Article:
Not All Bible Translations Are Created Equal: Church Leaders

By Lana Silk

Our world today is driven by instant gratification. Yet, our God-granted purpose compels us to act in ways that oppose the fleeting satisfactions this world has to offer in order to create lasting fulfillment and eternal reward for the things we do. 

When it comes to translating the Word of God into new languages, our challenge is to consider the importance of this concept, focusing on the people receiving this Word, the language that connects with their hearts and the attention to detail through the process. How will the new translation be received by those it has been prepared for? Will it be truly understood? Is it an authentic representation of their language? Have we honored this unreached people group, their language and their culture with the process? 

Scripture is inerrant, authoritative, sharper than a double-edged sword and God-breathed. The original combined text was carefully, thoughtfully, prayerfully and accurately canonized and anyone translating or distributing this perfect text today, carries that same weight of responsibility.  

Why Do We Translate the Bible?

As humans, we are task-oriented and driven by the important things that we do and accomplish. If we forgo purpose in action, then we must ask ourselves why we do anything at all. My background in marketing taught me to continually ask myself, “So what?” for all my marketing claims and captions. This question has become a backdrop to so many other choices throughout my life.  

Purpose is how we operate, and there is a purpose for everything we do. We must have a good reason for every action we take and every word that comes out of our mouths. If we are doing things just to say that we’ve done them, then we are missing the point. It is the same with the Word of God; it should never be our endgame to translate the Bible simply to say that we’ve done it. The Holy Word of God is not a checked box.  

Rather, the Bible always has to do with people and the Kingdom of God. The objective is that people connect with Jesus.

Those of us in the awesome ministry of Bible translation have this as our exciting driving force. What a privilege to be tools in God’s hands, bridging the gap between the precious Word of God and those who have never heard it before. 

‘Used’ Versus ‘Usable’ Translations

If we aren’t careful, we can find ourselves focused on translations that are commonly “used,” rather than those that are actually “usable.” In other words, a translation that is “usable” needs to accurately communicate Truth to the reader using precise vocabulary and phrasing that coincides with the lingual facets, accents and encompassing nuances of the receiving language.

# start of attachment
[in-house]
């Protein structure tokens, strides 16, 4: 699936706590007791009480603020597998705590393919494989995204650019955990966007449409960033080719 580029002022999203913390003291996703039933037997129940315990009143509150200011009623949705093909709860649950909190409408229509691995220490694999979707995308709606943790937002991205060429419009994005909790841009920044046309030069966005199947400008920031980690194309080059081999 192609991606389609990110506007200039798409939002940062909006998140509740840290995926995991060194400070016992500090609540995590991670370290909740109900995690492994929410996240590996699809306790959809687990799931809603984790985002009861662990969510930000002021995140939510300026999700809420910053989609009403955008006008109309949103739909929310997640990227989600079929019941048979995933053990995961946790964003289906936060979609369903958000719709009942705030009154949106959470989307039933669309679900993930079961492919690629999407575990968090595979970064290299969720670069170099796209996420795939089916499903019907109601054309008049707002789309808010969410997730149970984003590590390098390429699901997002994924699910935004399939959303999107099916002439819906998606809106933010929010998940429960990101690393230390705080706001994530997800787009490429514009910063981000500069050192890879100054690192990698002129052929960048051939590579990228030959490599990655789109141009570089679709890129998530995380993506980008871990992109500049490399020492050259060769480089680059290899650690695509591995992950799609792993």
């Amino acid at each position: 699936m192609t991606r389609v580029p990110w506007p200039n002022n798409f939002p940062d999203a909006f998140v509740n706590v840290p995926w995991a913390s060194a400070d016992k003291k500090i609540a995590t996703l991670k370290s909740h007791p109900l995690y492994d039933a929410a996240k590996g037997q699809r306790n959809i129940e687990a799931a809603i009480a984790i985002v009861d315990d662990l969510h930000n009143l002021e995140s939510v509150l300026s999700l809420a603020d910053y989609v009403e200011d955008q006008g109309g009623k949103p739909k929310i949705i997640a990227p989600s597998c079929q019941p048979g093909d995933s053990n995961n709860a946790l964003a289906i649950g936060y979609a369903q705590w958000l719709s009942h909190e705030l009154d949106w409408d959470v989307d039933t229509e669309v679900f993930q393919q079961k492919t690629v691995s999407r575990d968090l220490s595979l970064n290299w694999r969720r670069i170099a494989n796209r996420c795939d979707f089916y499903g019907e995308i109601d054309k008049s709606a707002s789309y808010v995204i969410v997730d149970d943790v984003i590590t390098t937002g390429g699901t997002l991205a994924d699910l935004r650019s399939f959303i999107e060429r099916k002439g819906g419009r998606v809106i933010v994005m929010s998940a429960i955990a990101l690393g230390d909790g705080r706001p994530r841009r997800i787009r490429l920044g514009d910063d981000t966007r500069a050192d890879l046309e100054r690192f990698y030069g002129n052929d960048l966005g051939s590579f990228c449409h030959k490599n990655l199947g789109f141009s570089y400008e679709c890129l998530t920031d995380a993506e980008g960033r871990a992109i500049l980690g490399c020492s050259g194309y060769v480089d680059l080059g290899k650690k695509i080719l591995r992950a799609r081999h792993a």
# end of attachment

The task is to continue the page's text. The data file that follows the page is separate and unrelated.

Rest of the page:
When we produce new Bible translations for people groups who have yet to hear the Gospel message, are we considering if it is actually usable?  

When Jesus speaks to us, He sounds like us. He speaks to us in our hearts. In the same way, when we read his Word, it speaks to us in ways that resonate with us, moving us to action and touching our hearts, speaking to the depths of our souls, as we recognize what it means to be known and understood by God. It is important to ensure that the Bible speaks to everyone in this way.  

Cutting These Corners Isn’t Just Lazy—It’s Harmful.  

If the objective is to produce as many passable translated Bibles as possible, how will these translations ever end up in the hands of the people they are supposed to reach? 

Take Iran for example. With more than 39 languages spoken throughout the nation, there are countless Iranian people groups who have never received the Gospel message at all, let alone in a tongue that speaks to their hearts. Sadly, today there are translations of Iran’s ethnic languages that have not been received by their intended audiences because they are not authentic representations of their spoken language—languages that are fiercely loved and revered amidst political pressure to be replaced with Farsi, the national language of Iran. Therefore, these inadequate versions will inevitably fail to resonate with their hearts on any level and prove to be harmful, as many of these people then write-off God’s Word altogether.